“data sets are refined into simply what a user (or set of users) needs” (Nehrey and Hnot, 2019, pp.189)

I felt this was important because this research is to help me do something I didn’t know how to do before. If one option that emerges is something I have no skill or desire to do then I eliminate that option or consider its importance to determine if I should look for an alternative way to get it done e.g. hire someone else to do what I cannot. And this is where my interpretivist approach reaches it’s height. I am doing this research for me. It is a wonderful thing that others can also benefit from it, but first and foremost this research needs to answer my question and serve my purpose. So as I eliminate conclusions that do not fit me, I am very aware that they might well fit someone else to a T. I have gone into the unique experience of each interviewee and, as much as I can, each organisation on my Contextual Review to extract information about their methods of organising themselves to curate social change exhibitions. By Pham’s definition below, this is very interpretivist because my primary aim is not to generalise the data for the whole world, just me.

So my three filters to reduce several process maps to one are:

  1. Identifying and ordering common themes
  2. Highlighting common patterns in the order of those themes
  3. Establishing relevance to me as a researcher and the exhibition I am aiming to produce.

These three filters would be used repeatedly until multiple process maps had been systematically refined into one final process map which I would consider my research findings. This would be the way I literally drew my conclusions to discover the ideal way to structure my exhibition.

Assessment of this Strategy


Interviews – I only managed to do three, which is not enough to make any sort of real determination. Though, it wasn’t planned, I noticed that all three interviewees were BAME women under age 45 so my sample was only representative of a small group. Access and time played a part in selection of curators and maybe this worked in my favour? Taking the interpretivist view, as I too am a BAME woman under age 45, it could be argued that my experience is more likely to mirror theirs than, say, an older white woman? Therefore, I might not need to broaden my interviewee pool in terms of demographics, but I still think I would benefit from an increased number of interviewees.

Practice/Contextual Review – The same info was not always available for each entry in the Review and I didn’t have the time to be picky and throw out all those that couldn’t meet the full data requirements. As with any data set is some values are missing, it makes things hard to compare thoroughly. In some instances I even have to infer how an exhibition was structured because behind the scenes info on exhibition curation isn’t always readily available.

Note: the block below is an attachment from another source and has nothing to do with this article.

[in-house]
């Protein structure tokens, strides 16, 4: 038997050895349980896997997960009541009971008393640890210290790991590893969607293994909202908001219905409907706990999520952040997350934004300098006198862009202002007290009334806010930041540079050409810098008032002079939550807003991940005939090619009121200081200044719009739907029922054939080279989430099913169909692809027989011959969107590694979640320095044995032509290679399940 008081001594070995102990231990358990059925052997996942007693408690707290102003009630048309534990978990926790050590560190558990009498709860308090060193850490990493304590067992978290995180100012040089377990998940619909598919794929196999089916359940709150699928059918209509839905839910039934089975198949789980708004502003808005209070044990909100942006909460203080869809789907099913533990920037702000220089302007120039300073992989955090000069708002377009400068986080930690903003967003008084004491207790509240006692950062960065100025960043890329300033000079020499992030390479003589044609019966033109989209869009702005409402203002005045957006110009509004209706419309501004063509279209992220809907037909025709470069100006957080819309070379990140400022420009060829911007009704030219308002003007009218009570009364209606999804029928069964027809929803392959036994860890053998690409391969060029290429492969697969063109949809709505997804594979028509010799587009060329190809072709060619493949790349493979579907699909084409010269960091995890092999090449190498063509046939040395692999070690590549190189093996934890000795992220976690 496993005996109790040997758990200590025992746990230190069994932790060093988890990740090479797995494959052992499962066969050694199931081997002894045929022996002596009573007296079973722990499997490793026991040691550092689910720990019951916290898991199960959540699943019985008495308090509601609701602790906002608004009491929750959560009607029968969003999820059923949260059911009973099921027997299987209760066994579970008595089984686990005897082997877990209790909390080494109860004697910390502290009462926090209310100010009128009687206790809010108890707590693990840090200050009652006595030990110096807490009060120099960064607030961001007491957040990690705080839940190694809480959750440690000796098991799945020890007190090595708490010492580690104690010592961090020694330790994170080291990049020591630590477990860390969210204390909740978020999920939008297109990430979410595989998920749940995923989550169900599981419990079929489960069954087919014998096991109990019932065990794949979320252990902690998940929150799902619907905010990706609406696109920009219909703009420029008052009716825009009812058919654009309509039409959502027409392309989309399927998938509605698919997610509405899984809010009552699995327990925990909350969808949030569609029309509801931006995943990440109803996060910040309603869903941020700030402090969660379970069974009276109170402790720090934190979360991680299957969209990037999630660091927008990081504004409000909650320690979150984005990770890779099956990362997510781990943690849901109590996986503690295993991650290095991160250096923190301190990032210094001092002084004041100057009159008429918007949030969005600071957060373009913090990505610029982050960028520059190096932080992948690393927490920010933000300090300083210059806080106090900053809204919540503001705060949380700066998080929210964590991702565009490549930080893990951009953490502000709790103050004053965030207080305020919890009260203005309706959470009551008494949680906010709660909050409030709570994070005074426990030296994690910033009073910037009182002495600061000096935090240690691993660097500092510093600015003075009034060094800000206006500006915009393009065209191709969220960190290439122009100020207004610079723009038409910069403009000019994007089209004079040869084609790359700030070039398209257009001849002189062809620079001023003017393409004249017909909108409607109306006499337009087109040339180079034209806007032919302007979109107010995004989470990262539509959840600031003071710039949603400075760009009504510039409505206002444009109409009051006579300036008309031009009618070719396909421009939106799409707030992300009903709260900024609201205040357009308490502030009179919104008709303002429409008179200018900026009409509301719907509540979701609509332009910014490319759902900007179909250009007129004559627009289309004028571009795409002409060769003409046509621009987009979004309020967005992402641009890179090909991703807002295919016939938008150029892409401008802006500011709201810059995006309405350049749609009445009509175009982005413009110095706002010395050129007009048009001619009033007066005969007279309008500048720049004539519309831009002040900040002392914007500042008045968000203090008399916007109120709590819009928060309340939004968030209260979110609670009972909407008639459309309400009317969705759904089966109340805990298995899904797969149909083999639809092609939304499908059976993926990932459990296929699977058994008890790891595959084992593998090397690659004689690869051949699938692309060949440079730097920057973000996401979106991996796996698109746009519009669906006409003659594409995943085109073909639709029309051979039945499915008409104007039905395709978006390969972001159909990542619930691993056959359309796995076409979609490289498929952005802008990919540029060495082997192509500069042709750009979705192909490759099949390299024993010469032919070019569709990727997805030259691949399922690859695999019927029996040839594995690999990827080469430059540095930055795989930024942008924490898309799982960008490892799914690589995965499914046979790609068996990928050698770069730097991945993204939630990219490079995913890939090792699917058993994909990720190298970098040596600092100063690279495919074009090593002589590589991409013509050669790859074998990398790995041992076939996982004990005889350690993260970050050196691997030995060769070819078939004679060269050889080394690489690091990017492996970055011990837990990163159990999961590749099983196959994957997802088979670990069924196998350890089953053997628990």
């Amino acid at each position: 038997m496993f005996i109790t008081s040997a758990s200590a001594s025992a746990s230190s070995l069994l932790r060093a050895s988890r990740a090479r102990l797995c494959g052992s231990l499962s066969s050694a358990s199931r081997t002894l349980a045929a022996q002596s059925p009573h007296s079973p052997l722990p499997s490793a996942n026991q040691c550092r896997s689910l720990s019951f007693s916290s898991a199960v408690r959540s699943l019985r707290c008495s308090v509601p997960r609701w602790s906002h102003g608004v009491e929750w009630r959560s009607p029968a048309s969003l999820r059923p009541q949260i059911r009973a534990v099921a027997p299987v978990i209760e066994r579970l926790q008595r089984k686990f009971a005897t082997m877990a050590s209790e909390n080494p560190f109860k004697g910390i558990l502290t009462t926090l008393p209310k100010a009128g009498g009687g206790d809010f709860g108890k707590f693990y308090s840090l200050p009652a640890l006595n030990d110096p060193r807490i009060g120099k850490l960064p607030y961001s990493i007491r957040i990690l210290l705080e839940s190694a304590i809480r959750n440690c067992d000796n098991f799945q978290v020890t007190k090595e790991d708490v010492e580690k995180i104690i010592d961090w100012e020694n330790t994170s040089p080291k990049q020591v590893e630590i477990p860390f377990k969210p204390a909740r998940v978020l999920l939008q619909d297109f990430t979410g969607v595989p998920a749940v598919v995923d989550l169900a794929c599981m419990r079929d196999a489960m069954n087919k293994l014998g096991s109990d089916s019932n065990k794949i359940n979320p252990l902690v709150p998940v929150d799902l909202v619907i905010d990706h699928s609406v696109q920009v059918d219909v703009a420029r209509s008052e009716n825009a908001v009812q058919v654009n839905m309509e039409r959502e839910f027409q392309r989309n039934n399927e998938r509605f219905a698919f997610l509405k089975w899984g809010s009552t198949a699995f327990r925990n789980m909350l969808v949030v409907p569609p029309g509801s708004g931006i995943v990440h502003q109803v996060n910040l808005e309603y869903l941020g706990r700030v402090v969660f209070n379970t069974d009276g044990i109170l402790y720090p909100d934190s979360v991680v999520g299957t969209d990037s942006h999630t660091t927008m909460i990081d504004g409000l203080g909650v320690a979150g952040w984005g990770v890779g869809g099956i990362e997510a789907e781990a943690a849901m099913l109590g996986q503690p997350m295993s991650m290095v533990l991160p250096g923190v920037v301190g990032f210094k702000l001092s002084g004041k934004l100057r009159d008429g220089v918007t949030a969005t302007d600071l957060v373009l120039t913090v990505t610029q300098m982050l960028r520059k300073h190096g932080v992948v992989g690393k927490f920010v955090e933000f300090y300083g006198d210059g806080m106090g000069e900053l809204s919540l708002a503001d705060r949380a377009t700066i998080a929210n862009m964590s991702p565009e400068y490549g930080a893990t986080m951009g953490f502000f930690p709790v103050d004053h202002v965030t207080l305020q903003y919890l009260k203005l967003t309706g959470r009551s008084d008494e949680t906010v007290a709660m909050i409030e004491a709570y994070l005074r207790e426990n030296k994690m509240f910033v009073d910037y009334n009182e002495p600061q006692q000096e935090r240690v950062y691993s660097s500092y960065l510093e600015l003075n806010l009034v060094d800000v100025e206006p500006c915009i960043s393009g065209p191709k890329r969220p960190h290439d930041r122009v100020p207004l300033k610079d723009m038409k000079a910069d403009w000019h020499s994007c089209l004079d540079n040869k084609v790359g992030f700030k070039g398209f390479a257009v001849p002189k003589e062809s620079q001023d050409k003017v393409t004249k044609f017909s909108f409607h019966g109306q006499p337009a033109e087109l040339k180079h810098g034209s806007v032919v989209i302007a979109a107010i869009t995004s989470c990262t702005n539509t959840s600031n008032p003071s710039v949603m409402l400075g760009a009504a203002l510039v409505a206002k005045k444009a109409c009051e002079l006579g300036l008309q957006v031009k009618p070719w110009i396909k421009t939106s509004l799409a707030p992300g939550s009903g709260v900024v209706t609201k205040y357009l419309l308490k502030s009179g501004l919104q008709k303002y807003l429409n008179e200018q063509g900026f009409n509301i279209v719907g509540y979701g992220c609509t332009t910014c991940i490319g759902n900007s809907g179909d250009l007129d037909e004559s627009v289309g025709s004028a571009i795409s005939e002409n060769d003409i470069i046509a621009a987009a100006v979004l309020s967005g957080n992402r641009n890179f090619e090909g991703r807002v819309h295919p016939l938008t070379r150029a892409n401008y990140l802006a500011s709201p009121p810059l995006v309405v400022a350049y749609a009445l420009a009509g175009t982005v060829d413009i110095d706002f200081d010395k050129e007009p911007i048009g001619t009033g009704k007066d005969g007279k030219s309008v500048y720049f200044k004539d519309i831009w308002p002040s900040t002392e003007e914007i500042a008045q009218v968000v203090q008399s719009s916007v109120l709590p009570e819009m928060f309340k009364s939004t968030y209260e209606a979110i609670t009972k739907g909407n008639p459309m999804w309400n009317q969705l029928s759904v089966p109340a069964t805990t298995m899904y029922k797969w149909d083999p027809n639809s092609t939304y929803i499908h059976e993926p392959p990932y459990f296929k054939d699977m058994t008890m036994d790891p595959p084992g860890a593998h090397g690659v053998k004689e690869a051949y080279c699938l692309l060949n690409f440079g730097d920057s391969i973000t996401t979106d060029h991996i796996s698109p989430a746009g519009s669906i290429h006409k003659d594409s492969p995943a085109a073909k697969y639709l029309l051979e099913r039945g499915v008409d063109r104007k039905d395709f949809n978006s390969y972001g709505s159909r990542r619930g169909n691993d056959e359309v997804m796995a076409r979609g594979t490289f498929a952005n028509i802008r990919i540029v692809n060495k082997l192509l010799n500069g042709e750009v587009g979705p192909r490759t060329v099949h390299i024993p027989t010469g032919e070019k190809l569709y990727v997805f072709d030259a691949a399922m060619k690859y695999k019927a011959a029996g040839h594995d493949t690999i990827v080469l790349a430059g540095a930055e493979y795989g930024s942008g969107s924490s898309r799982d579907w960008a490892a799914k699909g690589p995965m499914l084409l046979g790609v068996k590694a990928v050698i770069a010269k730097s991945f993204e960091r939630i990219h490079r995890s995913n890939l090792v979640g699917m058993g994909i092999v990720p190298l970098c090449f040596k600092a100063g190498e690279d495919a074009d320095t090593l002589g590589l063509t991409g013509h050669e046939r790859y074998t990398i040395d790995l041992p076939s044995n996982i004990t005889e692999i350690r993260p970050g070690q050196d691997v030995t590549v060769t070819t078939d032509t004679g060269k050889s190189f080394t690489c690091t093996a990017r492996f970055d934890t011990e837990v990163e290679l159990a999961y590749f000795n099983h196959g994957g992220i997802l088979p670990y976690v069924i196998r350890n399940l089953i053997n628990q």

Reflective Journal – This has been excellent for teasing out individual ideas but for building a structured process to follow, it can be tricky keeping track of all the info to tie it together later on.


Process Maps – Distilling a variety of research data into a common form really helps with comparison and analysis. WIN!

Triangulation – Pulling data from 3 research methods enabled me to get 3 different perspectives. I did the same as far as possible with secondary sources, finding 2-3 sources for any information I used increased the likelihood of my final conclusion being more reliable. WIN!

Interviewees – Were not ‘big name’ curators, meaning they weren’t so out of my league that I felt it impossible to imagine doing what they did. This improved the relevance and usefulness of the data they gave me. WIN!

Reflective Journal – It really worked for me to use the combination of a notebook for scrappy notes and drawings with an online blog to tease out ideas and measure them against what I wanted to achieve, what I am capable of doing, and where my interests lie. Plus the informality of the reflective journal suited me perfectly. WIN!


Gray, C. and Malins, J. (2017). Visualizing Research : A Guide to the Research Process in Art and Design. Abingdon, Oxon: Routledge.

Harvey, L. (2019). Social Research Glossary. [online] Quality Research International. Available at: [Accessed 2 Dec. 2019].‌

‌Mortensen, D. (2019). How to Do a Thematic Analysis of User Interviews. [online] The Interaction Design Foundation. Available at: [Accessed 28 Dec. 2019]. ‌

Nehrey, M. and Hnot, T. (2019). Data Science Tools Application for Business Processes Modelling in Aviation. In: T. Shmelova, N. Rizun, D. Kucherov and Y. Sikirda, eds., Advances in Computer and Electrical Engineering. [online] Pennsylvania, USA: IGI Global, p.189. Available at: [Accessed 23 Dec. 2019].

Pham, L. (2018). A Review of Key Paradigms: Positivism, Interpretivism and Critical Inquiry. [online], MEd Program 2017-2018, pp.3–4. Available at: [Accessed 23 Dec. 2019].